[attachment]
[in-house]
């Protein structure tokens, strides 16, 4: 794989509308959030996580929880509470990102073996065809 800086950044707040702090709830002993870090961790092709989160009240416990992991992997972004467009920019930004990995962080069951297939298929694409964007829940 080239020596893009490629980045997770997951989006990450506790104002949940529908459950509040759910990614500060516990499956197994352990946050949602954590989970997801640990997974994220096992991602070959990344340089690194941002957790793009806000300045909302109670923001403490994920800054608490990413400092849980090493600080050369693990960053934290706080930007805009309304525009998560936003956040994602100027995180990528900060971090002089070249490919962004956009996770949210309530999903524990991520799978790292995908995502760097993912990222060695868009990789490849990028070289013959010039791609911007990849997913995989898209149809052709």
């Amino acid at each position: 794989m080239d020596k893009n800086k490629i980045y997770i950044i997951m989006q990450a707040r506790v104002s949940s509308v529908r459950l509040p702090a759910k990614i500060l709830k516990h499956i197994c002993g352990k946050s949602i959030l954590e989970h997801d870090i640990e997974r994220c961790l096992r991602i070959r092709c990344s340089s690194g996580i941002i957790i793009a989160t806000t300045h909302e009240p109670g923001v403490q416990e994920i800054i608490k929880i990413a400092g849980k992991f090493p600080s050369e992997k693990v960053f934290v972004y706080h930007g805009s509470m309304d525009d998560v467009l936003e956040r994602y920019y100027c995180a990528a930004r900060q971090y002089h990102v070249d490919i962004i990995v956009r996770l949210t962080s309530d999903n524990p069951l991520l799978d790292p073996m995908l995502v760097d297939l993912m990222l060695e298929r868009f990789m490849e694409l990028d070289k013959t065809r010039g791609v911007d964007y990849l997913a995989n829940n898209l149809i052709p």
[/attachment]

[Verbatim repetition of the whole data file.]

[in-house]
């Protein structure tokens, strides 16, 4: 794989509308959030996580929880509470990102073996065809 800086950044707040702090709830002993870090961790092709989160009240416990992991992997972004467009920019930004990995962080069951297939298929694409964007829940 080239020596893009490629980045997770997951989006990450506790104002949940529908459950509040759910990614500060516990499956197994352990946050949602954590989970997801640990997974994220096992991602070959990344340089690194941002957790793009806000300045909302109670923001403490994920800054608490990413400092849980090493600080050369693990960053934290706080930007805009309304525009998560936003956040994602100027995180990528900060971090002089070249490919962004956009996770949210309530999903524990991520799978790292995908995502760097993912990222060695868009990789490849990028070289013959010039791609911007990849997913995989898209149809052709």
């Amino acid at each position: 794989m080239d020596k893009n800086k490629i980045y997770i950044i997951m989006q990450a707040r506790v104002s949940s509308v529908r459950l509040p702090a759910k990614i500060l709830k516990h499956i197994c002993g352990k946050s949602i959030l954590e989970h997801d870090i640990e997974r994220c961790l096992r991602i070959r092709c990344s340089s690194g996580i941002i957790i793009a989160t806000t300045h909302e009240p109670g923001v403490q416990e994920i800054i608490k929880i990413a400092g849980k992991f090493p600080s050369e992997k693990v960053f934290v972004y706080h930007g805009s509470m309304d525009d998560v467009l936003e956040r994602y920019y100027c995180a990528a930004r900060q971090y002089h990102v070249d490919i962004i990995v956009r996770l949210t962080s309530d999903n524990p069951l991520l799978d790292p073996m995908l995502v760097d297939l993912m990222l060695e298929r868009f990789m490849e694409l990028d070289k013959t065809r010039g791609v911007d964007y990849l997913a995989n829940n898209l149809i052709p």